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was never won except by an awdl, and that the awdl ought to have been on the twenty-four measures, but they could not prove that, because thev did not know the historical facts, nor where to find them. Therefore, the rhythmers and poet- asters took advantage of the general ignorance to write and to assume that the bards at an Eis- teddfod could alter the rules to their own liking bv a majority of votes or a mutual agreement whereas, if they only acknowledged the truth, that the law could not be altered, in any court or meeting, by any number of persons, at anv time, they would have saved the confusion and misunderstanding, and the false assertions advanced bv the Pryddestwyr and heroic-song writers of late vears. For ten years after the Rhvddlan Eisteddfod no other attempt was made to foist the nrvddest on Eisteddfodwvr and bards. But at an Eisteddfod held at Denbigh, which was to be a model of reform and glory, and where the prvddest was pushed forward towards the front, but not to the chief seat, it was found, after it was all over, that the Eisteddfod had so many irregularities that it was of the most imperious necessity to restore the Eisteddfod to its regular order. Consequently, the bards of North Wales obtained the advice and eruidance of Mr George Osborne Morgan, and under his advice, and with' his assistance, a Gorsedd Eisteddfod was pro- claimed and held at Conwav for that special pur- pose. At that Eisteddfod the bardic system was restored to its regular order. The Chair awdl was adjudged to be according to the requirements of the warranted rule; and as no other bard then living had attained the Chair by composing an awdl of such correctness and excellence, Gwilym Cowlvd. in addition to being chaired, was also honoured with the title of Chief Bard of his country. The title was formally conferred upon him in Gorsedd next morning; and the bards, having at that Gorsedd restored the bardic system to its regular order, decided that the Primitive Chair and Gorsedd on the banks of Geirionydd be resuscitated, so that the system be kept pure and efficient. This was done, and the Chair of Gwvnedd has been regularly held there ever since, and it is there that all the best bards of North Wales have since been graduated and sworn in. There is never a member initiated in the Chair of Gwvnedd without being solemnly sworn, in the face of the sun and in the eye of light,' to uphold and abide by the theology, statutes, canons, curri- culum, &c., of the Warranted Chair of Christian Bardism, so that no one except a perjurer could ioin in a counterfeit and blasphemous system of heathen bardism. RIVER CONWAY BOARD OF CONSERVATORS.—A meeting of this Board was held at Conwav on Wednesday afternoon, July 8th, Mr Blackvvell (Chairman) presiding. The business transacted was purelv of a routine nature, and the meeting was a particularly short one. CONWAY UNITED SUNDAY SCHOOLS EXCUR- SION. This annual day-trip (usually well pat- ronised bv the general public) takes place next Wednesday, July Ith, the selected destination being Llangollen. Passengers from Co'wyn Bay can book at Messrs R. E. Jones Bros., Central Library. Station Road. Colwyn Bay, where further particulars can be obtained. CHURCH SUNDAY SCHOOL FESTIVAL. This annual Festival will take place on Wednesday, 22nd inst. An efficient Band will accompany the procession to the Morfa, where the tea and sports wil: he held. PARISH CHURCH.—The Rev T. Edwin Jones, Vicar of St Mary's, Raneor, win preach next next Sunday at the II. IS (English) and 6 (Welsh) services. CONWAY AND LLANDUDNO PETTY SESSIONS. CONWAY, MONDAY, JULY 6TH. Before Dr Dalton (Chairman) Councillor Dr R. Arthur- Prichard Countv-Alderman Elias Jones and Owen Rowland, Esq. MASTER AND SERVANT. Thomas Mellor appeared in answer to a charge of assaulting and beating Margaret Alma Smith, a domestic servant, on June 2nd. The com- plainant said that the defendant took her by the throat and bv the arm, and ejected her from the premises.—The defendant said that on June 1St the complainant had been paid the wages due to her, and in the evening of the following day she came by stealth into the house, and he (the defendant) had used no more force than was necessary to eject her from the premises.—The complainant, in answer to the Bench, said that on June ist she had left her personal belongings behind her until the following day.—The case was dismissed on payment of costs. "RINGING THE CHANGES." David Donnelley. fruit-dealer. Liverpool, was charged with obtaining money by means of a trick, from Robert Foulkes, butcher, Conwav Market, on July 4th.-Robert Foulkes said that about ic.45 on Saturday night the prisoner bought some meat from him, and paid for it with a sovereign. The witness gave him the change- 5s 6d and a half-sovereign. The prisoner then tendered the half-sovereign, and asked for silver instead of gold. The witness put four half-crowns down, and the prisoner, tendering these and the half-sovereign, asked for a sovereign. This the witness gave him, and the prisoner left. After his departure, the witness saw that he had been cheated, and went after the prisoner, whom he accused. The prisoner asked how he had cheated him. and the witness asked for ten-shillingsworth of silver to show him how the trick had been done. The prisoner produced the silver, which the witness, without the prisoner's remonstrance, kept after demonstrating the trick.—P.C. E. W. Parry (20) said that on the previous day he arrested the prisoner.—The prisoner elected to be tried summarily, and said that he was drunk at the time.—A second charge was then proceeded- with.—Joseph Roberts Jones, grocer, Caergron, Conway. said that on Saturday evening, the prisoner bought groceries, and paid a sovereign in gold. The witness gave him change all in silver, between sixteen and seventeen shillings. After conversation, the prisoner asked for a half- sovereign in exchange for ten shillings in silver. The witness put down a half-sovereign on the counter, and the prisoner pushed all the money towards the witness, and asked for a sovereign in exchange for all. This the witness thoughtlessly gave him. and afterwards found out his mistake. In answer to the Bench, the witness said that the prisoner was not drunk, but had had a glass or two.—P.C. Parry gave evidence as to the arrest. —The prisoner, who pleaded guilty to this charge, was fined in each case £ 3 and costs, or, alter- natively, three months' hard labour.—Before the sentence was announced, J. R. Jones, recalled, stated, in answer to the Bench, that he had received back his monev. PRISONERS FOR DRUNKENNESS. George Jones, an Anglesea militia-man, brought up in custody, was fined 5s and costs for having been drunk and having used obscene language at Conway the previous day.—Superintendent Row- land proved the case, and added that the prisoner refused to pay for the cab in which he was when the obscene language was used. John Parry, labourer, was brought up in cus- tody on a charge of being drunk and disorderly at Llandudno on the previous Saturday, and was fined 5s and costs.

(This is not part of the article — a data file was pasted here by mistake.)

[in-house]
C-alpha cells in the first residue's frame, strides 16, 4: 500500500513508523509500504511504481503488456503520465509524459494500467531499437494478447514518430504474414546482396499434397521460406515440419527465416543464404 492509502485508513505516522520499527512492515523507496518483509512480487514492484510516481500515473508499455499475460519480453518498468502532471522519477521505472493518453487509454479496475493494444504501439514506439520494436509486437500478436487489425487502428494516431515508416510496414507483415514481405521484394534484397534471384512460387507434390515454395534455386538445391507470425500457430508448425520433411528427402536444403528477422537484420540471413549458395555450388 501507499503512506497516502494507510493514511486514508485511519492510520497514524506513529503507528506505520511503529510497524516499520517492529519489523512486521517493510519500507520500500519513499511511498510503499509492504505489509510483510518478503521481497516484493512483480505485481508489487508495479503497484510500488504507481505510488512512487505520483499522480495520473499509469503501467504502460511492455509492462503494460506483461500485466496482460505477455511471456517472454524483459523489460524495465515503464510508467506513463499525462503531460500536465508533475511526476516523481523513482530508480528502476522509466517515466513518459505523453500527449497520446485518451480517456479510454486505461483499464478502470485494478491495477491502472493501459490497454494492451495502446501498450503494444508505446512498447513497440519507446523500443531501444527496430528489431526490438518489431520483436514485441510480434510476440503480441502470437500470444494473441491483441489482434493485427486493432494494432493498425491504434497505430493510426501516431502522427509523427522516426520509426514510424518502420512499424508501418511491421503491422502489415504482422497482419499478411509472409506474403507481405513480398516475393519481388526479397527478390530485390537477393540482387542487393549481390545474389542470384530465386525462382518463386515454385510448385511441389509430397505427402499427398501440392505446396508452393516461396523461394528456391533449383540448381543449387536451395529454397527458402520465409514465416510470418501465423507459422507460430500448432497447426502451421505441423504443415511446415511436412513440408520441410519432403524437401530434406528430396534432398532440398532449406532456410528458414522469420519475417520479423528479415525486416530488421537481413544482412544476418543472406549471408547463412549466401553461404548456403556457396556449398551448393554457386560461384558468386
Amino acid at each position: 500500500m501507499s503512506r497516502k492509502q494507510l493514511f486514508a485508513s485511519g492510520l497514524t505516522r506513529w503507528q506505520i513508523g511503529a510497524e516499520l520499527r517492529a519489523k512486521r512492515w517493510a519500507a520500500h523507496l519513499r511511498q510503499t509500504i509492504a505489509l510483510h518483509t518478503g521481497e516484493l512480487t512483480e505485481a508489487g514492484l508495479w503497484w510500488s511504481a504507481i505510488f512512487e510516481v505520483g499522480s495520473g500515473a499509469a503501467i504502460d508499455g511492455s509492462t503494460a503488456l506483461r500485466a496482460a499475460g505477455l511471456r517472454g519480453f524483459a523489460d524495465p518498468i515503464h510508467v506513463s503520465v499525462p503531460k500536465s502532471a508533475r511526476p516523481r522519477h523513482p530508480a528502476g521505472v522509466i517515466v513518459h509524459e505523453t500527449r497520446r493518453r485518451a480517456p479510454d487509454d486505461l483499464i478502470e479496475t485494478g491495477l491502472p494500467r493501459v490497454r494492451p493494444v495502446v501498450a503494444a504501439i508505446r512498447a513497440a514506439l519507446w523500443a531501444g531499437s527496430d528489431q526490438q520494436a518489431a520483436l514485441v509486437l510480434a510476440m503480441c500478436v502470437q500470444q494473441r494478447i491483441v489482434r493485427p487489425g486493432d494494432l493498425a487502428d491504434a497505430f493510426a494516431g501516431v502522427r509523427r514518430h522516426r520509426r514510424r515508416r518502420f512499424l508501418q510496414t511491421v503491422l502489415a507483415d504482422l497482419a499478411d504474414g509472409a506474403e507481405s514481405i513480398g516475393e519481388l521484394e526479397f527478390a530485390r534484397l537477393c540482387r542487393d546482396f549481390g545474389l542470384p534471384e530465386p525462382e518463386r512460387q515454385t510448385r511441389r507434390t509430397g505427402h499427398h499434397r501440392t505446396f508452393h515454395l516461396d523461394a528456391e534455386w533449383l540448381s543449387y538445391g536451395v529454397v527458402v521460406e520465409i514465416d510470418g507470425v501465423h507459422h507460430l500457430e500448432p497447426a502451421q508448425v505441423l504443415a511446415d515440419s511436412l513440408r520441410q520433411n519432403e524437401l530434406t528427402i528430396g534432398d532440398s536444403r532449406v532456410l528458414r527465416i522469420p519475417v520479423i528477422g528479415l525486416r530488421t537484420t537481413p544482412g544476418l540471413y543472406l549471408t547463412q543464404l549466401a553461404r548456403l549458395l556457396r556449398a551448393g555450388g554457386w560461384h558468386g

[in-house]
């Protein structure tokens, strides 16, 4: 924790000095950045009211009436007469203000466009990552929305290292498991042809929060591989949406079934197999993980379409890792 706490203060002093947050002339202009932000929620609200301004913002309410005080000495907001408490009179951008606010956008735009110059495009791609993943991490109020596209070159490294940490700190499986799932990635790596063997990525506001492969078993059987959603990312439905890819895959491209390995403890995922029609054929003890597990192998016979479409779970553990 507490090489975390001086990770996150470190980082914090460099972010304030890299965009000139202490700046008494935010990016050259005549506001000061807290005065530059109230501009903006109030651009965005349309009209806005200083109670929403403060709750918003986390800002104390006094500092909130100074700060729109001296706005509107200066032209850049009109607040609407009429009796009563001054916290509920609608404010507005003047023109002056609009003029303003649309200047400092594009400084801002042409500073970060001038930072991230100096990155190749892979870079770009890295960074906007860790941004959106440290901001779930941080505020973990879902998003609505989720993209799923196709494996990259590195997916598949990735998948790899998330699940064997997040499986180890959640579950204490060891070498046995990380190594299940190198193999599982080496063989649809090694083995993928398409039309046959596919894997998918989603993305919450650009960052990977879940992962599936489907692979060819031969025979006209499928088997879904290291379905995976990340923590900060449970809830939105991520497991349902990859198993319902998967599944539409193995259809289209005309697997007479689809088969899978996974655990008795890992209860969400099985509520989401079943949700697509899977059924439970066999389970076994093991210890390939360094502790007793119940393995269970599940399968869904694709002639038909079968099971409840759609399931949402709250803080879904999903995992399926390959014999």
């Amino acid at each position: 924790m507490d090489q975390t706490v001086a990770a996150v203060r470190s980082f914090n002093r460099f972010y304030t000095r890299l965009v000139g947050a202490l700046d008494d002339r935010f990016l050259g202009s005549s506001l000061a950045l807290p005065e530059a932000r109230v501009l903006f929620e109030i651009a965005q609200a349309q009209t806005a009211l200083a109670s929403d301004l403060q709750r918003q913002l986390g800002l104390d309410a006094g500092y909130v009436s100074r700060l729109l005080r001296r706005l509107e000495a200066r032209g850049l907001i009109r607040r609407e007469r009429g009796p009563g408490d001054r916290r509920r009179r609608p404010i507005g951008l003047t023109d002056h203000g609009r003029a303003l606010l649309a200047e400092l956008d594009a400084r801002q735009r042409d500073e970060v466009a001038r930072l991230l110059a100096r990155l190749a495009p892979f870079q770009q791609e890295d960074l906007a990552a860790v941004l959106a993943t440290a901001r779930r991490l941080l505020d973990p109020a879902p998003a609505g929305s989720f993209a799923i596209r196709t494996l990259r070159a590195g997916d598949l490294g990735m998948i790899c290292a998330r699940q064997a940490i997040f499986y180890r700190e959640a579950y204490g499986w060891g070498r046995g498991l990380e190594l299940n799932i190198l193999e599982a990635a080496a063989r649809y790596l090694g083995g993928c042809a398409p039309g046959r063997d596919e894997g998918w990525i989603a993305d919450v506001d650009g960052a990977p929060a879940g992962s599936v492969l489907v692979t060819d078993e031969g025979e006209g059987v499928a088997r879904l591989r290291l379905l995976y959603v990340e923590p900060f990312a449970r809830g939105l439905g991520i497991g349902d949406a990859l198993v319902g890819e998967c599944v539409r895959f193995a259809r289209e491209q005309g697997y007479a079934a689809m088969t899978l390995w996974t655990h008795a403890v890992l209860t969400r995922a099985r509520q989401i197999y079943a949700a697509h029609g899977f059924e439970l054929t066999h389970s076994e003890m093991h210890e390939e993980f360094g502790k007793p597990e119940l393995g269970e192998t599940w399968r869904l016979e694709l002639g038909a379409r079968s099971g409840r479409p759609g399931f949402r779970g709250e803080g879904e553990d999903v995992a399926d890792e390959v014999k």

Local Welsh Place-Names.

Llandudno Royal National Eisteddfod.

COLWYN BAY.

CONWAY.

COLWYN BAY.